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The Lobster Plug Story

West Pubnico, Nova Scotia

Pombcoup (Indian name) is a small acadian community of a mere 2000 people, that has supplied millions of lobster plugs for nearly 100 years.  This tiny village of which 95% of its' ancestors arrived from france in the 1650's , only to find hardship and deportation, became the "lobster plug capital of the world".

The Acadians came back and are still here today.  This group of hardy, ambitious people were always finding something to do when they could find spare time.

The descendants of these early Acadians settlers were and still are today, mostly fishermen and farmers with the entire family pitching in to help with the chores and activities around the household.

In the late 1800's, these Acadians started on a very small scale to fish lobsters mostly for their own food. At this point in time, lobsters were classified as poor-man's food and was part of their diet, during most of the year.  As the lobster market developed in the 1900's, the fisherman started to ship lobsters live to the U.S. Markets(boston and maine) on small freighters (on ice which they had saved from the ponds during the winter) for a mere 5 cents to 10 cents per pound, if they made it to the u.S alive.

At this time the very unique industry of "wooden lobster plugs" (pegs) started to take shape.  Lobsters normally have two claws and bite each other to destroy or kill the other lobster.  The wooden lobster plug became the tool used to keep the claws of the lobsters shut after they had been caught in a trap and ready to ship to the factories or the live markets.  Normally a lobster, after being severely bitten by another, will die from its' wounds.  As the lobster industry started to expand throughout the regions and the wooden peg reduced the mortality rate tremendously therefore, the wooden plug was used in the millions.  With the growing development of U.S. Markets, the Canadian Maritimes started to open factories and buying stations.  The acadians, eager to find employment, worked at these factories and seeing the need for the tremendous volumes of lobster processed and shipped live to their destinations, began to produce millions upon millions of lobster plugs to supply the entire east coast lobster fishery from this small village of West Pubnico.  Acadians supplied the entire Canadian Maritimes, Quebec, Maine, Massachusetts, New Hampshire, Rhode Island, New York... Simply millions of plugs.  In the early 1930's the little acadian village of west pubnico, became the "lobster plug capital of the world".  Work and money was scarce in those days but the village bustled with people making wooden pegs.  The entire village, every household, corner store and gathering spot became a centre of activity pursued by young and old, male and female.  They usually gathered around a lamp around the kitchen stove.  Pegs are whittled by hand, using a small home-made knife and a thumb-leather , with seven precise cuts to give its' shape and effectiveness.  The wood used was local clear pine cut by the men while they were logging their firewood, usually in the fall and winter while the lake and harbour were frozen.  The villagers would make and package these pegs in bags of 1000 and after they had accumulated several 100 thousands they would sell them to local or outside lobster dealers or to other buyers dealing in pegs - the price, a mere 30 cents to 50 cents per 1000.  In most cases these pegs would be taken to the general store and bartered for commodities they couldn't raise or didn't have , like flour,sugar, spices, molasses, cloth, tobacco, and thread for sewing, etc...  A very important stage of the Acadian history and culture.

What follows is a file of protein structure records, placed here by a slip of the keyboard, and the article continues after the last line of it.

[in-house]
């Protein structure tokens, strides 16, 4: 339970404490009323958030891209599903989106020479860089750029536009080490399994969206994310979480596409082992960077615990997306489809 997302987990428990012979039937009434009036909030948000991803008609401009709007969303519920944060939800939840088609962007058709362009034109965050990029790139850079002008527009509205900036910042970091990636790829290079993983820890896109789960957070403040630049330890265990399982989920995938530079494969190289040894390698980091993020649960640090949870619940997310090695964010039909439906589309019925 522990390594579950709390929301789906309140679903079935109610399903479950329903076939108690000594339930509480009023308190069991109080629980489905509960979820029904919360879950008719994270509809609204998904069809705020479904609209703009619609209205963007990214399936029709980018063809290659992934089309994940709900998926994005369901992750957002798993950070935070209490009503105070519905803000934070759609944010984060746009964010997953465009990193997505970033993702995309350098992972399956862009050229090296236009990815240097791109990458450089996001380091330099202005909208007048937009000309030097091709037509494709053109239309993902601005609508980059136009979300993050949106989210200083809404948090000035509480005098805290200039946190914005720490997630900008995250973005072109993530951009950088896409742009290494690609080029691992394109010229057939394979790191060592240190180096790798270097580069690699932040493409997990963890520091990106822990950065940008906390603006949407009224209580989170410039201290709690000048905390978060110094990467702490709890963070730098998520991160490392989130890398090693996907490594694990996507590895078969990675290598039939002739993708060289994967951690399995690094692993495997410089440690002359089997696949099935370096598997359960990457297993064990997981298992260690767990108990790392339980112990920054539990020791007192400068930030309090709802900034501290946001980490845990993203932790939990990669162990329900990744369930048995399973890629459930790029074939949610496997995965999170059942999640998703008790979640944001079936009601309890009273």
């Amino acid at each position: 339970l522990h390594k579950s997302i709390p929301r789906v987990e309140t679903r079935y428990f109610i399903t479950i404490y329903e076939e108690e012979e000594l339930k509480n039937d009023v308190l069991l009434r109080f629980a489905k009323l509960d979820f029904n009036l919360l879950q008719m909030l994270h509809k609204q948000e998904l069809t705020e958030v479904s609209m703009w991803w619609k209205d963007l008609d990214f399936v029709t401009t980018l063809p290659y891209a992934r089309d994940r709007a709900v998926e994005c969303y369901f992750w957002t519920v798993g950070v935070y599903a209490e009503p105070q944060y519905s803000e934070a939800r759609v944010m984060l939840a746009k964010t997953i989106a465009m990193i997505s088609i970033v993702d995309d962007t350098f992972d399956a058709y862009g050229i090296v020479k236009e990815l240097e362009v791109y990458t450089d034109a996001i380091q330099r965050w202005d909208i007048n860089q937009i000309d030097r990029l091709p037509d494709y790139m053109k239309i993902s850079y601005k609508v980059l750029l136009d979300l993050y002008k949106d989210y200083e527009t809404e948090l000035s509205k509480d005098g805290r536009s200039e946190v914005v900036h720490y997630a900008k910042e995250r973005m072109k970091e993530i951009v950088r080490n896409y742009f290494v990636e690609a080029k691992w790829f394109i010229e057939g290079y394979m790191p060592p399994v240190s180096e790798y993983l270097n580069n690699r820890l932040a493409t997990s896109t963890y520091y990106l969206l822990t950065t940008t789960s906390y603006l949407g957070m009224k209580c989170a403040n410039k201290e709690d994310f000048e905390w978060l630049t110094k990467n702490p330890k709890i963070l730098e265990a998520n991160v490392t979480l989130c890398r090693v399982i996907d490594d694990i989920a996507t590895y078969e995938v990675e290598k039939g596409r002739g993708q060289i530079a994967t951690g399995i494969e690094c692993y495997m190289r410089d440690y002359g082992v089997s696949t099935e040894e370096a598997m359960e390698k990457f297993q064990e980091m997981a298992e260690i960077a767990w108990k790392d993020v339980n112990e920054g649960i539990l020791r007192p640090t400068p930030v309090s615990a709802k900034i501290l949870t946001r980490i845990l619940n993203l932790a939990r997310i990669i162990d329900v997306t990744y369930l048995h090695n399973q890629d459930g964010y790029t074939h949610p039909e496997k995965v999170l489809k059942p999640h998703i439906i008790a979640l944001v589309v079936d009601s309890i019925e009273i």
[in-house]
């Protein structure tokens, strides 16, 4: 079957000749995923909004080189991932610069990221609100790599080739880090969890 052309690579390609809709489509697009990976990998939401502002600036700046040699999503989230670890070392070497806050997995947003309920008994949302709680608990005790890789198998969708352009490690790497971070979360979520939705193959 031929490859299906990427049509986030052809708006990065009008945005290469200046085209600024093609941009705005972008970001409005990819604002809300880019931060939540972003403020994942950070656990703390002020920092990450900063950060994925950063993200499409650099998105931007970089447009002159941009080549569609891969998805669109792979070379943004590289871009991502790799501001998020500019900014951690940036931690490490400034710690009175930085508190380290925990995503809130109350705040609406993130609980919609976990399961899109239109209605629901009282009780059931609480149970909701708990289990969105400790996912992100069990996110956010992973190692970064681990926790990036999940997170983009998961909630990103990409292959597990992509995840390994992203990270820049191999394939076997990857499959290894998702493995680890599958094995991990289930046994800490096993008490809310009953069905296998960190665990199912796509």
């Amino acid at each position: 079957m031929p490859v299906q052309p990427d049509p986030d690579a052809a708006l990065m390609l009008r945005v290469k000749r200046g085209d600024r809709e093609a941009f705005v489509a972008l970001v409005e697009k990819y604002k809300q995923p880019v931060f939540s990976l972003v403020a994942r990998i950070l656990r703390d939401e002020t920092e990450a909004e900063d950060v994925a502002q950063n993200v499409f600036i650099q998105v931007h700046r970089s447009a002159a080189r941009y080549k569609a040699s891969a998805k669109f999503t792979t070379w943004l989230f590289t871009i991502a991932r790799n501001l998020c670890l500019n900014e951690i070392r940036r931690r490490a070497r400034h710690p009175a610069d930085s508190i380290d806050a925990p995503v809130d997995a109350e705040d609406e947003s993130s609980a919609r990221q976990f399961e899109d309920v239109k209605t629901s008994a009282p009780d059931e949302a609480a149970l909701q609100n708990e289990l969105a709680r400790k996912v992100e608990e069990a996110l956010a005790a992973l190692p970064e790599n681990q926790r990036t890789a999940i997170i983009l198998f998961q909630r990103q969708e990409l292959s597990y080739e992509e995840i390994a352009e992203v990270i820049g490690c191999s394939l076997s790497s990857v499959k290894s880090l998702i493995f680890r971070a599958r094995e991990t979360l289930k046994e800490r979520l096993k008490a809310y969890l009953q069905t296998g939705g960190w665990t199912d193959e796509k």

There are still residents in the village today that used that extra money to install the electricity in their house, buy a bicycle, pay for their food, make payments on their house, buy paint for the house.  Just about anything you could imagine was purchased from the sale of lobster pegs.

In the 1950's the lobster fishery continued to expand with better boats, gas engines, mechanized haulers, etc, and the demand for these wooden pegs increased.  At that time, a brilliant acadian from the region successfully designed some machines to mass produce these wooden pegs.  What makes this so special and historical is that he got this idea from watching a woman make pegs as a pastime.

This gentleman made three different sets of machines , improving quality and production each time as his inventions grew into a factory.  The latest machine was made in the summer of 1972. This factory was able to produce up to 400,000 pegs in one day.  In the year 1978 over 75,000,000 pegs were manufactured and sold, distributing to the canadian and u.S. Markets, all from a small Acadian village in Nova Scotia - West Pubnico.

In 1984 the industry made a change to elastic bands.  With lobster markets beginning to develop all over the world, lobsters were being shipped over long distances via planes, and rubber bands proved to be more suitable toward this changing market for live lobsters.

As you can see, Acadians have been the only people to share this part of history with the lobster industry.  The village of west pubnico can truly be called "the lobster plug capital of the world" for almost 100 years.